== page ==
"I did some research and the further I got into the issue the more I realised how intricate it is and how many levels there are to it. I came away with questions ... and there's so much misinformation and so much emotion out there, I think it's hard to find good information to make sure you can make a good choice - it's really to equip people to make good choices."

And there's a shining example of "misinformation and so much emotion" right there in the cover image, a seemingly healthy young women standing on a cliff-side contemplating jumping:

 Just google 'terminally ill cancer patient' to find hundreds of highly suitable, relevant images.

Sunday, June 28, 2020

Greens: Increasing welfare with a wealth tax

The Green Party has released its welfare policy which substantially raises benefits, WFF, Best Start, and Student Allowances by introducing a 'wealth' tax set at 1% on net wealth over $1,000,000 and 2% at wealth over $2,000,000.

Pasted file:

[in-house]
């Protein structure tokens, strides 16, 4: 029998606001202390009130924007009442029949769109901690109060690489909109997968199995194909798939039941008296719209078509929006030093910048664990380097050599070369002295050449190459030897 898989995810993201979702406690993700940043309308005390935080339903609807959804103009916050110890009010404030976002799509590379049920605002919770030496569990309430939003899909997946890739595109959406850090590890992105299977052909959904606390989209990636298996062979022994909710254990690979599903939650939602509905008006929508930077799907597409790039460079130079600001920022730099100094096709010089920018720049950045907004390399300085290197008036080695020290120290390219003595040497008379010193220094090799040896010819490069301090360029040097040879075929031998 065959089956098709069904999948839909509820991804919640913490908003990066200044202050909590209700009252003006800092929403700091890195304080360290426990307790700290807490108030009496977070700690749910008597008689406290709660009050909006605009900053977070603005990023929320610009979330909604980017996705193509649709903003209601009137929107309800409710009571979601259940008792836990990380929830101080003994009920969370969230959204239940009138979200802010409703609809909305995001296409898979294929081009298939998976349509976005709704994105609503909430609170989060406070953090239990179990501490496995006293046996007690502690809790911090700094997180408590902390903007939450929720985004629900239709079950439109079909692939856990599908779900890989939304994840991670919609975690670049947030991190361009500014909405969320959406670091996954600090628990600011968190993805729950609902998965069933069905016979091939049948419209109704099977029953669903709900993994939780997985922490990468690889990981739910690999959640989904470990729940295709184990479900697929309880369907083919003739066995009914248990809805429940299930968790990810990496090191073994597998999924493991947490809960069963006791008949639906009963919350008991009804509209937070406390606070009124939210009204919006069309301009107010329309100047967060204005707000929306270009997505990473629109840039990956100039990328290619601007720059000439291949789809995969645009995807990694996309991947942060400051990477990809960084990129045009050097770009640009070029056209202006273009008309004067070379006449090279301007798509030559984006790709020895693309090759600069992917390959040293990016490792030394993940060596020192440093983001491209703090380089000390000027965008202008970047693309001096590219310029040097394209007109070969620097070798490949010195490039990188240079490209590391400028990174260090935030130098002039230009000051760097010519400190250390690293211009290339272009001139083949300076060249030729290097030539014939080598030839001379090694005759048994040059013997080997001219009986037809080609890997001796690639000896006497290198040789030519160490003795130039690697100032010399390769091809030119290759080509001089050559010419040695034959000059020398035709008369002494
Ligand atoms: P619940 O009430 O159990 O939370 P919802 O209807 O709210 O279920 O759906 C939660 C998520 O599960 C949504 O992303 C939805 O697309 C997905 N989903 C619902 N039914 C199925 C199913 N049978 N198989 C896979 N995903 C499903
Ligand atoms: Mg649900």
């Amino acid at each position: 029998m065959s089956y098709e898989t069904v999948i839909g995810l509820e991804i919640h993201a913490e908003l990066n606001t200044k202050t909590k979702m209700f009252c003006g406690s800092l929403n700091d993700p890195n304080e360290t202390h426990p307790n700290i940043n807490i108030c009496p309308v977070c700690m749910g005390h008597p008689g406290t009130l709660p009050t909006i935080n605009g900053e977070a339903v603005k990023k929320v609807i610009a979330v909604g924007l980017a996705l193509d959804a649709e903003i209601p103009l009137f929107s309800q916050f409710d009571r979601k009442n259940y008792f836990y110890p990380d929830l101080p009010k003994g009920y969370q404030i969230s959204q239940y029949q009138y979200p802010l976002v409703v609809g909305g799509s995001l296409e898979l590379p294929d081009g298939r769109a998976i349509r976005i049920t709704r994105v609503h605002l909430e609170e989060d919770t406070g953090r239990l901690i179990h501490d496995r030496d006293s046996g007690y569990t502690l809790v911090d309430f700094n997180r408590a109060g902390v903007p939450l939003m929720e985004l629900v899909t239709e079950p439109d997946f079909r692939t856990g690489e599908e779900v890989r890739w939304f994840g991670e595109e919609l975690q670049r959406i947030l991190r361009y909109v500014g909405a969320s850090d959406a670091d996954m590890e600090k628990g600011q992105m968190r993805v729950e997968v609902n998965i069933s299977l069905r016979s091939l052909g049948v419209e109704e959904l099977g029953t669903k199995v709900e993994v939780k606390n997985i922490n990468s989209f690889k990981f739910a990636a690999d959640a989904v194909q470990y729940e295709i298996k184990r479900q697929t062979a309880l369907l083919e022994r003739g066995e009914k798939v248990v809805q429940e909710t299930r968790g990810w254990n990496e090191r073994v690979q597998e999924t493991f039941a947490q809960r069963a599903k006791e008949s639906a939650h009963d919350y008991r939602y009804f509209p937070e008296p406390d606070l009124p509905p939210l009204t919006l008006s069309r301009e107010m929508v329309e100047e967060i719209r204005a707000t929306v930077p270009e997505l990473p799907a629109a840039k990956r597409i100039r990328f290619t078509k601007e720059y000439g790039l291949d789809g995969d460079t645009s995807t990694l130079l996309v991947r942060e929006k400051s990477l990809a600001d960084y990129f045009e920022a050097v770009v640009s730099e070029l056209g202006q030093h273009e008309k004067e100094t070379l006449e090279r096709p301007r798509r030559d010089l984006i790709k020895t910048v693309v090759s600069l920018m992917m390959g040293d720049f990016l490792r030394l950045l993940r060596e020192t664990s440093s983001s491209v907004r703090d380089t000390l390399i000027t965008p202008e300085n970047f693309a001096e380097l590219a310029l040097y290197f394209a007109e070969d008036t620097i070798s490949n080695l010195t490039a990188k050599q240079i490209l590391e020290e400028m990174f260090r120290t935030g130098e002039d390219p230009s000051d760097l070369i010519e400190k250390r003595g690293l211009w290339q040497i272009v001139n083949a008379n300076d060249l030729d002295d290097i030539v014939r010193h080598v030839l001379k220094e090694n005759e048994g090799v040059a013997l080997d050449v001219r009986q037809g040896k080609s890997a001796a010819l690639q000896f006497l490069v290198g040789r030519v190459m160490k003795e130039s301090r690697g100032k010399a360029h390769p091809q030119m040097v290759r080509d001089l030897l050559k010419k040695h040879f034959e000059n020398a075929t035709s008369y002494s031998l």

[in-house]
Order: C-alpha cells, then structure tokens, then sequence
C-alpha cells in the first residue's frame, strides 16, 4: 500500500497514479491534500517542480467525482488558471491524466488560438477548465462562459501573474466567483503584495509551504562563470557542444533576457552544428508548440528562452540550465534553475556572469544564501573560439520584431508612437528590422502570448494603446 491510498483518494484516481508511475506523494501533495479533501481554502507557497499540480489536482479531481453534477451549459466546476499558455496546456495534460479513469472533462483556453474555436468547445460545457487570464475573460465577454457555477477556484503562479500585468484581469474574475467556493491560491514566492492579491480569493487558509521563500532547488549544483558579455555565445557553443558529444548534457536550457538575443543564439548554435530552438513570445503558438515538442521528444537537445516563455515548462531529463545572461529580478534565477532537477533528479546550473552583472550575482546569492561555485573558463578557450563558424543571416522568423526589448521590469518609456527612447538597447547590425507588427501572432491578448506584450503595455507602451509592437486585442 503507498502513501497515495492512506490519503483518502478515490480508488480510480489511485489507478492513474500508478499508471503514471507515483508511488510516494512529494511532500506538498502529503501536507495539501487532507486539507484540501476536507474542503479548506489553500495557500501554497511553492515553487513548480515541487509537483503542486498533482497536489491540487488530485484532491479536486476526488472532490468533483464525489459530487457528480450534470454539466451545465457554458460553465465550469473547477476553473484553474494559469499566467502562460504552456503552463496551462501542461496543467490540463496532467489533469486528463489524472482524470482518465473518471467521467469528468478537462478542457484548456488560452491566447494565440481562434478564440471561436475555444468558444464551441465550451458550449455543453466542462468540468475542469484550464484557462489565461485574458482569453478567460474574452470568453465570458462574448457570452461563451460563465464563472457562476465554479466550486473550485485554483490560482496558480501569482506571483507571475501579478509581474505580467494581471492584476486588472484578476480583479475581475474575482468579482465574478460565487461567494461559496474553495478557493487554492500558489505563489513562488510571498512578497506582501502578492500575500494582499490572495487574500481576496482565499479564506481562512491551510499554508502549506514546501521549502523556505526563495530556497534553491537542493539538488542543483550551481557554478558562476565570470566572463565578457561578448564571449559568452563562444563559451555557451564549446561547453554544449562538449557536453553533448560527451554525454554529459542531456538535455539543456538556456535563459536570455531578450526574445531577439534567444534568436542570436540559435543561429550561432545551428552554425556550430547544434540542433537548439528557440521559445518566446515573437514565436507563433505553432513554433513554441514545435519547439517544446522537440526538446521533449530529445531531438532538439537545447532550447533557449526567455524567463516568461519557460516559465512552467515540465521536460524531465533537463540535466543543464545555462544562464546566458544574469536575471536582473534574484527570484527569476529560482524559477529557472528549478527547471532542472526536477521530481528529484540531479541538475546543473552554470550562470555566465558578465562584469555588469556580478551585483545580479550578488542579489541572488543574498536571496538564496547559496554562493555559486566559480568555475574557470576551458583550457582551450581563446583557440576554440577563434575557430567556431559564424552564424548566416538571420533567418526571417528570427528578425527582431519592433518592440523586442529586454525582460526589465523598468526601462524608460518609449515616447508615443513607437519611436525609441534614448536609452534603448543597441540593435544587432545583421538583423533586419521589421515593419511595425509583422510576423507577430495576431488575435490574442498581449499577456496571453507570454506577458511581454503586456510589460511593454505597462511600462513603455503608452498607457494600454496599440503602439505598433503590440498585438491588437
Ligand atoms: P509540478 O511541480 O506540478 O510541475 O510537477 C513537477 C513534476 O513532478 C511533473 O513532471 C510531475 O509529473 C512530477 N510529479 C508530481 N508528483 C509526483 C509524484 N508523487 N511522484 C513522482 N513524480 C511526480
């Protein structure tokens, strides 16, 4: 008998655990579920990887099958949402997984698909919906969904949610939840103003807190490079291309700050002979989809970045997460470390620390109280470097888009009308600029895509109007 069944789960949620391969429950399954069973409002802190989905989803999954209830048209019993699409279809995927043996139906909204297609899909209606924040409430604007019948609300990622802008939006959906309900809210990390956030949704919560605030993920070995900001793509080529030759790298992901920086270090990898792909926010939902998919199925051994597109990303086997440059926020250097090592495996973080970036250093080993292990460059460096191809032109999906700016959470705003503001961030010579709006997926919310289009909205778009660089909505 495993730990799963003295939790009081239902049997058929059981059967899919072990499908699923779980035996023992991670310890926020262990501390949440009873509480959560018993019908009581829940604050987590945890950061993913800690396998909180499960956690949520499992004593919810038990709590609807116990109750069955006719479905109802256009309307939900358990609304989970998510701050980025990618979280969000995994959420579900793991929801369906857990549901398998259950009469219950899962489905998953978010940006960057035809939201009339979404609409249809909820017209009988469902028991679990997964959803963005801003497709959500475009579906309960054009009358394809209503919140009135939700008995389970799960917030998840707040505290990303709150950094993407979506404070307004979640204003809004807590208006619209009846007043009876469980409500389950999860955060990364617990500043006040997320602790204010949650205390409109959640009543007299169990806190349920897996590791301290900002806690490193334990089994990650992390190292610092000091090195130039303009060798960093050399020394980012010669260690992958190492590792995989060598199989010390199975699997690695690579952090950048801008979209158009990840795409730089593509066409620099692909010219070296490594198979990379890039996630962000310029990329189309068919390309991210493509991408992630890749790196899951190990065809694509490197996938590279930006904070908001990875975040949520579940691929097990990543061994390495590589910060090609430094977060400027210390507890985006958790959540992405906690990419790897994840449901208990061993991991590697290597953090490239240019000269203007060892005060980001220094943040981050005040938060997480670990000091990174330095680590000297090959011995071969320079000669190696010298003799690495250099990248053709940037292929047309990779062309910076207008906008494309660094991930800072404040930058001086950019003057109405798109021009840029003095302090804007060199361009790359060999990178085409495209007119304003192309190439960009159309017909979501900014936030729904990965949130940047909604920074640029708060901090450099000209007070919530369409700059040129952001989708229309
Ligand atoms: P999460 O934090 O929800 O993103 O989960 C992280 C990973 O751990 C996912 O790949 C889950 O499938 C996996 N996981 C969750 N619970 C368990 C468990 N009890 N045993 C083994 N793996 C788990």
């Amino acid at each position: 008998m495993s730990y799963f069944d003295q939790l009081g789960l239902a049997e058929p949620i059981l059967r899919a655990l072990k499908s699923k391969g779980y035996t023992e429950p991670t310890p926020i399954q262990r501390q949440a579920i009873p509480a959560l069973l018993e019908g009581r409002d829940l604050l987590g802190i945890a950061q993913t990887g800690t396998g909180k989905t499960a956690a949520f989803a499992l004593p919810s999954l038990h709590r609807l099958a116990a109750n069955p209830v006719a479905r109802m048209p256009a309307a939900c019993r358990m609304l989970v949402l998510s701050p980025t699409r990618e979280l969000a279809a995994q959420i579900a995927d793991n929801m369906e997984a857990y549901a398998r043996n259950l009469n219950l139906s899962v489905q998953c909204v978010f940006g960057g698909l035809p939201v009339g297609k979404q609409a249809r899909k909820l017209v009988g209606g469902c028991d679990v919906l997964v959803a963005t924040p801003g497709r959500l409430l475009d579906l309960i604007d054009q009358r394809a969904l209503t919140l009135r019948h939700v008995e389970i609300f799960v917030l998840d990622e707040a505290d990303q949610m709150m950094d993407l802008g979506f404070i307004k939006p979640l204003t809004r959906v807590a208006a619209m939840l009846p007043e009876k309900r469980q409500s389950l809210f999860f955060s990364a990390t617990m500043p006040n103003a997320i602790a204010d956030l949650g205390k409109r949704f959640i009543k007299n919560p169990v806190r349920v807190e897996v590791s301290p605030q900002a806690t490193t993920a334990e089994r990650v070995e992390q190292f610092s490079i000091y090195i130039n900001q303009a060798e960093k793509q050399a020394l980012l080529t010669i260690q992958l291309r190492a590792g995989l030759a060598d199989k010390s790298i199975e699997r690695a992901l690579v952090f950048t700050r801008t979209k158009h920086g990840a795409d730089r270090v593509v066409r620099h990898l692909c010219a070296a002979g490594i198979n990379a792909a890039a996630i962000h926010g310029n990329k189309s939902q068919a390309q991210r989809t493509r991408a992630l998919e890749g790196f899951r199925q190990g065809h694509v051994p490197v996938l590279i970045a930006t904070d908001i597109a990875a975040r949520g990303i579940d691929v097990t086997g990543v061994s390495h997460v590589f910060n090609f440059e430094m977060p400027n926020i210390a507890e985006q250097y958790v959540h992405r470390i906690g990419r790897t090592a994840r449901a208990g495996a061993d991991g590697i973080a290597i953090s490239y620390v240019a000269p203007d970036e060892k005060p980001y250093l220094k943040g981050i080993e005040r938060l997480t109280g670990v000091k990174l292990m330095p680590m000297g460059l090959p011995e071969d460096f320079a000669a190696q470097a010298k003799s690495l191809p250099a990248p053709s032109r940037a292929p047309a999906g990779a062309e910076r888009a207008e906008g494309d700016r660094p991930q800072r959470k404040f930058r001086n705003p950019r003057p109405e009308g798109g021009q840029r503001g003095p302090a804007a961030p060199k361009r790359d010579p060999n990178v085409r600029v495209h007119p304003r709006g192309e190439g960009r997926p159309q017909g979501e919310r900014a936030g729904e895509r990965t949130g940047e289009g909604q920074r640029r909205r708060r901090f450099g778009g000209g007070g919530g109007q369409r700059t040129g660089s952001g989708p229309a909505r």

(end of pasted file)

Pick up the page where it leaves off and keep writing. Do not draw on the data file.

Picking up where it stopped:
Earners will also pay more income tax at higher levels.

This is to fund "no stand down, no deduction of child support and no sanctions." The usual Green's no-holds-barred welfare policy. Metiria Turei will be cheering.

If you have a rental property on top of your freehold $1,000,000 home you are going to be taxed 1% on the value of that. So that'll take your yield down from maybe 4% to 3% - on top of all the extra costs imposed under the present government. If you've got a boat or a bach you'll be taxed on that.

Other assets included would be shares, bonds, business assets, and valuable artwork.

Elderly with high wealth but low income can defer the payment until death (like death duties).

They reckon the wealth tax will only affect the "top 6% of wealthiest New Zealanders."

They don't reference that figure and it sounds too low to me.

My numbers?

One out of ten for aspiration.